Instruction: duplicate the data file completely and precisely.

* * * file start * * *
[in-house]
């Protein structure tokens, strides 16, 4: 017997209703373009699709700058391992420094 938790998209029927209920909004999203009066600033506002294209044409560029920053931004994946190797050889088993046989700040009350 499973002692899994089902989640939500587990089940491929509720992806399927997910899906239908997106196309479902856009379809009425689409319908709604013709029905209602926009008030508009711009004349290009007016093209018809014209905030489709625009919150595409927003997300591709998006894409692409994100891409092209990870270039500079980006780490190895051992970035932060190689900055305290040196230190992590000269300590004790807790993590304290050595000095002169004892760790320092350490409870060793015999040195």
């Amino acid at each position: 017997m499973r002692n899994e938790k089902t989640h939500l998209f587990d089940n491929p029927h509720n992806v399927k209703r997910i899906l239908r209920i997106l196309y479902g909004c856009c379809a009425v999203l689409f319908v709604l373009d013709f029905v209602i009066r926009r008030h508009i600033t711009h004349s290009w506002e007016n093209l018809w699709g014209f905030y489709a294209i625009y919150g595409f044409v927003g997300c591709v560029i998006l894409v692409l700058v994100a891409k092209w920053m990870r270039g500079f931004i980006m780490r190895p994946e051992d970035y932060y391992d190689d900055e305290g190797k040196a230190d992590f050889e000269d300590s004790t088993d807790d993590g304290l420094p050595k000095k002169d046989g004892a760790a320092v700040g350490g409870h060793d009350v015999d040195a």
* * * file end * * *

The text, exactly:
[in-house]
């Protein structure tokens, strides 16, 4: 017997209703373009699709700058391992420094 938790998209029927209920909004999203009066600033506002294209044409560029920053931004994946190797050889088993046989700040009350 499973002692899994089902989640939500587990089940491929509720992806399927997910899906239908997106196309479902856009379809009425689409319908709604013709029905209602926009008030508009711009004349290009007016093209018809014209905030489709625009919150595409927003997300591709998006894409692409994100891409092209990870270039500079980006780490190895051992970035932060190689900055305290040196230190992590000269300590004790807790993590304290050595000095002169004892760790320092350490409870060793015999040195």
């Amino acid at each position: 017997m499973r002692n899994e938790k089902t989640h939500l998209f587990d089940n491929p029927h509720n992806v399927k209703r997910i899906l239908r209920i997106l196309y479902g909004c856009c379809a009425v999203l689409f319908v709604l373009d013709f029905v209602i009066r926009r008030h508009i600033t711009h004349s290009w506002e007016n093209l018809w699709g014209f905030y489709a294209i625009y919150g595409f044409v927003g997300c591709v560029i998006l894409v692409l700058v994100a891409k092209w920053m990870r270039g500079f931004i980006m780490r190895p994946e051992d970035y932060y391992d190689d900055e305290g190797k040196a230190d992590f050889e000269d300590s004790t088993d807790d993590g304290l420094p050595k000095k002169d046989g004892a760790a320092v700040g350490g409870h060793d009350v015999d040195a």